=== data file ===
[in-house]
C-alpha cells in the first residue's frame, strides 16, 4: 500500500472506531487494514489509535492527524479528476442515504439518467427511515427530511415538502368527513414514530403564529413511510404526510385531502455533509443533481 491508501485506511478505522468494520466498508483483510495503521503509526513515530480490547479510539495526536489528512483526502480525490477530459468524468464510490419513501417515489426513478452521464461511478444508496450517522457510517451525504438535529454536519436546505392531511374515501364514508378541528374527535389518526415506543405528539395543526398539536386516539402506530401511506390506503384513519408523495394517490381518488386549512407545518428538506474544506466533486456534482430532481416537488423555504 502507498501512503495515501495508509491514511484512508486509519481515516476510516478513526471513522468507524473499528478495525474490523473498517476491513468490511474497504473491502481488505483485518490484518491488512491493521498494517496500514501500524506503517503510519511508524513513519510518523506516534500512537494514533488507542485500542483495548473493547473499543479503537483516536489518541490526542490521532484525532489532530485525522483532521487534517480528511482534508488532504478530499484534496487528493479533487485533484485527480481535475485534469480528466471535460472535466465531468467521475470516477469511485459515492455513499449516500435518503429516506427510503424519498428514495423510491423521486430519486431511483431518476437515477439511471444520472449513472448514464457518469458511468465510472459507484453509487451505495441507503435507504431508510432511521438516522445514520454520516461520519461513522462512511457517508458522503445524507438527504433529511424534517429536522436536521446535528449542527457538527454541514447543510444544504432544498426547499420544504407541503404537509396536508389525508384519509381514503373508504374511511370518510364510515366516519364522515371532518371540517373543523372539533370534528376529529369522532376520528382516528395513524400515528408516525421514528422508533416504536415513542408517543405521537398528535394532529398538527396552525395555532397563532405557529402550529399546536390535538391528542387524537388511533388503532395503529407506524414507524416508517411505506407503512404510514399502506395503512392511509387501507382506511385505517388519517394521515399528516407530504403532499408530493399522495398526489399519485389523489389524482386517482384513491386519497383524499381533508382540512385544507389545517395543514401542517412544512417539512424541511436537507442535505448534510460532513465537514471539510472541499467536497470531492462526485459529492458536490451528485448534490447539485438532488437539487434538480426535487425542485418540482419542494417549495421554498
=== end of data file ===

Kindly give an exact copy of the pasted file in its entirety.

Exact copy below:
[in-house]
C-alpha cells in the first residue's frame, strides 16, 4: 500500500472506531487494514489509535492527524479528476442515504439518467427511515427530511415538502368527513414514530403564529413511510404526510385531502455533509443533481 491508501485506511478505522468494520466498508483483510495503521503509526513515530480490547479510539495526536489528512483526502480525490477530459468524468464510490419513501417515489426513478452521464461511478444508496450517522457510517451525504438535529454536519436546505392531511374515501364514508378541528374527535389518526415506543405528539395543526398539536386516539402506530401511506390506503384513519408523495394517490381518488386549512407545518428538506474544506466533486456534482430532481416537488423555504 502507498501512503495515501495508509491514511484512508486509519481515516476510516478513526471513522468507524473499528478495525474490523473498517476491513468490511474497504473491502481488505483485518490484518491488512491493521498494517496500514501500524506503517503510519511508524513513519510518523506516534500512537494514533488507542485500542483495548473493547473499543479503537483516536489518541490526542490521532484525532489532530485525522483532521487534517480528511482534508488532504478530499484534496487528493479533487485533484485527480481535475485534469480528466471535460472535466465531468467521475470516477469511485459515492455513499449516500435518503429516506427510503424519498428514495423510491423521486430519486431511483431518476437515477439511471444520472449513472448514464457518469458511468465510472459507484453509487451505495441507503435507504431508510432511521438516522445514520454520516461520519461513522462512511457517508458522503445524507438527504433529511424534517429536522436536521446535528449542527457538527454541514447543510444544504432544498426547499420544504407541503404537509396536508389525508384519509381514503373508504374511511370518510364510515366516519364522515371532518371540517373543523372539533370534528376529529369522532376520528382516528395513524400515528408516525421514528422508533416504536415513542408517543405521537398528535394532529398538527396552525395555532397563532405557529402550529399546536390535538391528542387524537388511533388503532395503529407506524414507524416508517411505506407503512404510514399502506395503512392511509387501507382506511385505517388519517394521515399528516407530504403532499408530493399522495398526489399519485389523489389524482386517482384513491386519497383524499381533508382540512385544507389545517395543514401542517412544512417539512424541511436537507442535505448534510460532513465537514471539510472541499467536497470531492462526485459529492458536490451528485448534490447539485438532488437539487434538480426535487425542485418540482419542494417549495421554498